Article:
|Date of Birth:||unknown; died 1806|
Feng Li was a servant of Prince Yongxing. He was a tall man with a permanent stoop who, like all Han Chinese of his time, shaved his forehead and wore the rest of his hair in a queue. (The Manchu Qing government had imposed this hairstyle on the Han Chinese in the early 17th century.)
After it had become clear that Laurence could neither be commanded, cajoled nor bribed to leave Temeraire, Feng Li attempted to kill Laurence by shoving him down the fore hatch of the HMS Allegiance after a feast celebrating the Chinese New Year on February 18, 1806.
Feng Li made a second attempt during a typhoon, while Laurence and the carpenter's mate Leddowes were on deck trying to tighten the ropes that secured Temeraire's storm chains. Feng Li attempted to strike Laurence with a pry-bar, but caught him on the arm instead of the head. In the ensuing confusion, Leddowes was washed overboard by a wave, and Feng Li was blown overboard by a blast of wind.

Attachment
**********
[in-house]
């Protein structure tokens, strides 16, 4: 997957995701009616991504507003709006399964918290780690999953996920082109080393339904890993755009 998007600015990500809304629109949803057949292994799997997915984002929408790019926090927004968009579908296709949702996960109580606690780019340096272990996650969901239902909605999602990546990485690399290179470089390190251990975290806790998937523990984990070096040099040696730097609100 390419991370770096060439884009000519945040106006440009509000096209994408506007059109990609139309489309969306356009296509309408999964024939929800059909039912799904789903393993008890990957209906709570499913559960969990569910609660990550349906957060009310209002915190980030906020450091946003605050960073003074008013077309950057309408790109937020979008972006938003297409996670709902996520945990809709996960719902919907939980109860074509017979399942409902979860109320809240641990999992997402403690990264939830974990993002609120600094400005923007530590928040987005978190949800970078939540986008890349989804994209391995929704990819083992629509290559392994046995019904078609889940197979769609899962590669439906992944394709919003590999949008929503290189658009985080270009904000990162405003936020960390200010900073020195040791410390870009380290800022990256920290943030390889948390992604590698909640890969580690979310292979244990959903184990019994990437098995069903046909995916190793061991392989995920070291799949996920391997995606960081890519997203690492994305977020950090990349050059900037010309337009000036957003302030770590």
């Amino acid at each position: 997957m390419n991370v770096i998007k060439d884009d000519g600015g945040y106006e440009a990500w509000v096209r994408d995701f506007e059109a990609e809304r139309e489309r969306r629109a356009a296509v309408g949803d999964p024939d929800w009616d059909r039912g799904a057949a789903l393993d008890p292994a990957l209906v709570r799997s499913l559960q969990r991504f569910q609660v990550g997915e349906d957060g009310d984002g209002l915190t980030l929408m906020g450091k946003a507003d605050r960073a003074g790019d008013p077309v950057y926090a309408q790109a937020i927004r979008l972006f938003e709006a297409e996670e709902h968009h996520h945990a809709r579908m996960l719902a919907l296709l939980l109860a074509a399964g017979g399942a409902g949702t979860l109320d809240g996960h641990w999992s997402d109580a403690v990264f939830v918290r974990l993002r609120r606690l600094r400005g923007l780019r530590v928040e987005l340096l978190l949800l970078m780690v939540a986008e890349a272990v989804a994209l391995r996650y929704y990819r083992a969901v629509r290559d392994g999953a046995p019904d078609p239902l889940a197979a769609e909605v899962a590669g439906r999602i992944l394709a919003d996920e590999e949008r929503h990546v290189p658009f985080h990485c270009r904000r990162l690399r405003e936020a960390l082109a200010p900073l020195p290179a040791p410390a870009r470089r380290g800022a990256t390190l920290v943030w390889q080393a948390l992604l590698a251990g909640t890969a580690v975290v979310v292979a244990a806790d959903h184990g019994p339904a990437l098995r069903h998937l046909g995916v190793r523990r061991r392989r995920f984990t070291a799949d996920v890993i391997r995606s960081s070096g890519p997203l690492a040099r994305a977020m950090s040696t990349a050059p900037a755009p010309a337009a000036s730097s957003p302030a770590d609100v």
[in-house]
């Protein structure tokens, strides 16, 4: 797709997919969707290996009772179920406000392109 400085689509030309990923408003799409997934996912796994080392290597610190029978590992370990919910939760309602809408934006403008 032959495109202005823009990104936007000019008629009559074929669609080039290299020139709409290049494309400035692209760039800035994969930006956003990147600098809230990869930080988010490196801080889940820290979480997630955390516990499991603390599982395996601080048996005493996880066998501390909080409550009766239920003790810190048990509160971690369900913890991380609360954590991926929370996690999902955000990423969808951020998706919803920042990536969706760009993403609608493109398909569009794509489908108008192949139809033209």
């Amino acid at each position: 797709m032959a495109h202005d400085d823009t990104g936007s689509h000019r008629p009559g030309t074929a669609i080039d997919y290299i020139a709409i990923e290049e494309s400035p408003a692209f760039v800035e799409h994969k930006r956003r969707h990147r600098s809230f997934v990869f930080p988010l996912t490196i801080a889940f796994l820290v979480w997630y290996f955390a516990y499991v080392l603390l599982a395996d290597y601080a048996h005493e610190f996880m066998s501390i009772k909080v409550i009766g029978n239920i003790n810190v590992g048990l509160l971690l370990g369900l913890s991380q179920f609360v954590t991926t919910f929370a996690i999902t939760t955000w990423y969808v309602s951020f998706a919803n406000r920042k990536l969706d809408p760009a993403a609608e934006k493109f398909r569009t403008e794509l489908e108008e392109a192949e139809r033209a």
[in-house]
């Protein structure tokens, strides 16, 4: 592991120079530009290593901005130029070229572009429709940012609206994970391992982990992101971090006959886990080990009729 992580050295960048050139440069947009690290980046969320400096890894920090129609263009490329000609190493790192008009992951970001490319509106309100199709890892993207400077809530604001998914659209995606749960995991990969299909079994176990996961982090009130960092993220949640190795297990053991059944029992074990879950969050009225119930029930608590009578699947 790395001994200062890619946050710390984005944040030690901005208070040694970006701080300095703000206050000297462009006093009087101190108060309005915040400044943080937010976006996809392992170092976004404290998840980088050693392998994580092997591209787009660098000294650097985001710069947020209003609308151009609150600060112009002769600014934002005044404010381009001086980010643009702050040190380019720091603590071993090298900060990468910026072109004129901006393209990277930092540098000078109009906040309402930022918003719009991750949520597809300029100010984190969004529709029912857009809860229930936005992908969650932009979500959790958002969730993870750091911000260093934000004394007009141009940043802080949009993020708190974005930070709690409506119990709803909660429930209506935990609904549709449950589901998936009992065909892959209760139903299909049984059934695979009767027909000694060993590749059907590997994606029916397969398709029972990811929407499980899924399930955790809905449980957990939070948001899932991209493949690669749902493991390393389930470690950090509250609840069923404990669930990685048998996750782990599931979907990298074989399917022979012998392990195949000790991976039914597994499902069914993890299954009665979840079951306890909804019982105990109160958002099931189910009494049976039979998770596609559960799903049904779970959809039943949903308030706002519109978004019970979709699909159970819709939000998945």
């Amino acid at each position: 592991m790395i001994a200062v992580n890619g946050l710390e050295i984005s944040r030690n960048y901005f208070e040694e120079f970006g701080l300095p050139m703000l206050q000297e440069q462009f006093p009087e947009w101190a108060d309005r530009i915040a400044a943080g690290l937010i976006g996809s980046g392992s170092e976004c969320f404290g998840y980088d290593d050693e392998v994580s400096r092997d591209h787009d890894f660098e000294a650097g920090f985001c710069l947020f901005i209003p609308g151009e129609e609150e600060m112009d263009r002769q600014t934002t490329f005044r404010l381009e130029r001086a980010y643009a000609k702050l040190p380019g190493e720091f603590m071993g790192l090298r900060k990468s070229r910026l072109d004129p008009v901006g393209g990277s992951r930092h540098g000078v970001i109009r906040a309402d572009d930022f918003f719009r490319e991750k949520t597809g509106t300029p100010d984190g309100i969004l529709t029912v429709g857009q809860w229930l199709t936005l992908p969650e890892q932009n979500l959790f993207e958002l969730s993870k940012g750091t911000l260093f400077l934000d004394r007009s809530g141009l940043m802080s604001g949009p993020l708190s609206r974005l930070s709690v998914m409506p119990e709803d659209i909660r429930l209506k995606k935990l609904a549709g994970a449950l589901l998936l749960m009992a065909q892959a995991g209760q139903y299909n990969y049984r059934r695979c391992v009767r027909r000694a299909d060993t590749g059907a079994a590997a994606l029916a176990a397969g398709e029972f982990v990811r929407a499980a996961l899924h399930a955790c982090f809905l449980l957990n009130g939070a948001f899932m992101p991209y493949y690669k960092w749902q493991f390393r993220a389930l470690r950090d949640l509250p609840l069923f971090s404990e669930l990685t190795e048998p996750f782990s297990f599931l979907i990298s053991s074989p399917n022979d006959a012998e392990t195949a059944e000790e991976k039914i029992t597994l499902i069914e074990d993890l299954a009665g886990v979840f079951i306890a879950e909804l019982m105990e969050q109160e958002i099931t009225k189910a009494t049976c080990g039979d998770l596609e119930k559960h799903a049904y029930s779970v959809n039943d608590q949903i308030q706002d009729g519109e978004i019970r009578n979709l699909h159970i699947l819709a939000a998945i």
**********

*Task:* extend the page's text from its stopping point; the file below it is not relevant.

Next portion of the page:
Temeraire and 1st Lieutenant John Granby were quite ready to believe that Feng Li had acted on Yongxing's orders, but diplomat Arthur Hammond refused to agree. Not until later evidence revealed more of Yongxing's motivation and plans did Hammond accept that he was behind the repeated attempts on Laurence's life.
The timing of Feng Li's and Leddowes' deaths accidentally gave Leddowes an interesting posthumous reputation. Feng Li had been spotted skulking about the deck by sailors on dark, lonely watches. His white face, dark blue robes and black hair gave him the appearance of a ghost, and rumour soon magnified their stories. Liu Bao added fuel to the fire by suggesting that the ghost was a sign that someone on the ship had "acted immorally with a woman" - a description that qualified almost every grown man aboard.
When sightings of the ghost ceased immediately following Leddowes' death, the other sailors concluded that he had been the ghost's target all along and that his behaviour with women must have been extraordinarily immoral.